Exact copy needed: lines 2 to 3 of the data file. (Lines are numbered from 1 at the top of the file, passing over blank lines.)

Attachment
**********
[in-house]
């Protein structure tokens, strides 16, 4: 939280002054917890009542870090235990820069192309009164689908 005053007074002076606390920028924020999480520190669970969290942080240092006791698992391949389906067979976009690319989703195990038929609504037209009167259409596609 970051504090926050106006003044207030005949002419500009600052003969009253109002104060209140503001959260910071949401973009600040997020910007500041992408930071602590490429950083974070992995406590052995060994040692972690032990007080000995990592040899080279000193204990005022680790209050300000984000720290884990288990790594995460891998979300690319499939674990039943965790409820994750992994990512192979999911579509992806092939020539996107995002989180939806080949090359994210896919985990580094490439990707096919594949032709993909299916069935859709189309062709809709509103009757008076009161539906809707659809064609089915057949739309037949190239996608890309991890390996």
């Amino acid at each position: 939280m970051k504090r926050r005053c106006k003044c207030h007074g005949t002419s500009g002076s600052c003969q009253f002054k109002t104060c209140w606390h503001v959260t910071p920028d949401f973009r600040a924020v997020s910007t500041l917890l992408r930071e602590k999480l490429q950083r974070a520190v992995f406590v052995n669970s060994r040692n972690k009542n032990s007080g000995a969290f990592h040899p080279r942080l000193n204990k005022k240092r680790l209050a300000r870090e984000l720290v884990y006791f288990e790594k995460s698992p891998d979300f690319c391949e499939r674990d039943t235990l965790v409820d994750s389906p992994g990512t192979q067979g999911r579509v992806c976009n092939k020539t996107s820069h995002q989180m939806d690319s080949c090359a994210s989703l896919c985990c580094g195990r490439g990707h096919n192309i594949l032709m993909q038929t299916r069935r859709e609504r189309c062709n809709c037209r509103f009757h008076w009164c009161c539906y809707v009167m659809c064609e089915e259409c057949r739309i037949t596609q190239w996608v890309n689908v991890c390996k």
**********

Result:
């Protein structure tokens, strides 16, 4: 939280002054917890009542870090235990820069192309009164689908 005053007074002076606390920028924020999480520190669970969290942080240092006791698992391949389906067979976009690319989703195990038929609504037209009167259409596609 970051504090926050106006003044207030005949002419500009600052003969009253109002104060209140503001959260910071949401973009600040997020910007500041992408930071602590490429950083974070992995406590052995060994040692972690032990007080000995990592040899080279000193204990005022680790209050300000984000720290884990288990790594995460891998979300690319499939674990039943965790409820994750992994990512192979999911579509992806092939020539996107995002989180939806080949090359994210896919985990580094490439990707096919594949032709993909299916069935859709189309062709809709509103009757008076009161539906809707659809064609089915057949739309037949190239996608890309991890390996």
């Amino acid at each position: 939280m970051k504090r926050r005053c106006k003044c207030h007074g005949t002419s500009g002076s600052c003969q009253f002054k109002t104060c209140w606390h503001v959260t910071p920028d949401f973009r600040a924020v997020s910007t500041l917890l992408r930071e602590k999480l490429q950083r974070a520190v992995f406590v052995n669970s060994r040692n972690k009542n032990s007080g000995a969290f990592h040899p080279r942080l000193n204990k005022k240092r680790l209050a300000r870090e984000l720290v884990y006791f288990e790594k995460s698992p891998d979300f690319c391949e499939r674990d039943t235990l965790v409820d994750s389906p992994g990512t192979q067979g999911r579509v992806c976009n092939k020539t996107s820069h995002q989180m939806d690319s080949c090359a994210s989703l896919c985990c580094g195990r490439g990707h096919n192309i594949l032709m993909q038929t299916r069935r859709e609504r189309c062709n809709c037209r509103f009757h008076w009164c009161c539906y809707v009167m659809c064609e089915e259409c057949r739309i037949t596609q190239w996608v890309n689908v991890c390996k």